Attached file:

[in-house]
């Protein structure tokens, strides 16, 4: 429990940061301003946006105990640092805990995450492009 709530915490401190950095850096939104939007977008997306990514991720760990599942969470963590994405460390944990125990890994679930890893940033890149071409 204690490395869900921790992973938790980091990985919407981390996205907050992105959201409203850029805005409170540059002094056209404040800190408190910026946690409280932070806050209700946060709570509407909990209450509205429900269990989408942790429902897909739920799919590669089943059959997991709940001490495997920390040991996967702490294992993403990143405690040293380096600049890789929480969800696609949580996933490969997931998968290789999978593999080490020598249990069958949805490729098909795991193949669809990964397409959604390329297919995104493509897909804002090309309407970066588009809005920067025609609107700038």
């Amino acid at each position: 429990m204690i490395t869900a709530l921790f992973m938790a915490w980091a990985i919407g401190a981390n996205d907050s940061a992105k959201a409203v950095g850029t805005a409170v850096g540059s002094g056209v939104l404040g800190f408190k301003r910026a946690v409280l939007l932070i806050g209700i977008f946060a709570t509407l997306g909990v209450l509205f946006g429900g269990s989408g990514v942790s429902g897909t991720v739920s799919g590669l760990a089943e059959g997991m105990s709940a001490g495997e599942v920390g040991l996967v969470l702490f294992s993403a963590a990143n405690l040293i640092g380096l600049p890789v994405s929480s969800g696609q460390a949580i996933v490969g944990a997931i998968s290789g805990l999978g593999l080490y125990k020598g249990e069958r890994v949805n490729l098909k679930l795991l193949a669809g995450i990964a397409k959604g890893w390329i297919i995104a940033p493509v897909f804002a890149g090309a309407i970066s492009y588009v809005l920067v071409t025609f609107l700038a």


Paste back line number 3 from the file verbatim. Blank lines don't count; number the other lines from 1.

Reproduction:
């Amino acid at each position: 429990m204690i490395t869900a709530l921790f992973m938790a915490w980091a990985i919407g401190a981390n996205d907050s940061a992105k959201a409203v950095g850029t805005a409170v850096g540059s002094g056209v939104l404040g800190f408190k301003r910026a946690v409280l939007l932070i806050g209700i977008f946060a709570t509407l997306g909990v209450l509205f946006g429900g269990s989408g990514v942790s429902g897909t991720v739920s799919g590669l760990a089943e059959g997991m105990s709940a001490g495997e599942v920390g040991l996967v969470l702490f294992s993403a963590a990143n405690l040293i640092g380096l600049p890789v994405s929480s969800g696609q460390a949580i996933v490969g944990a997931i998968s290789g805990l999978g593999l080490y125990k020598g249990e069958r890994v949805n490729l098909k679930l795991l193949a669809g995450i990964a397409k959604g890893w390329i297919i995104a940033p493509v897909f804002a890149g090309a309407i970066s492009y588009v809005l920067v071409t025609f609107l700038a």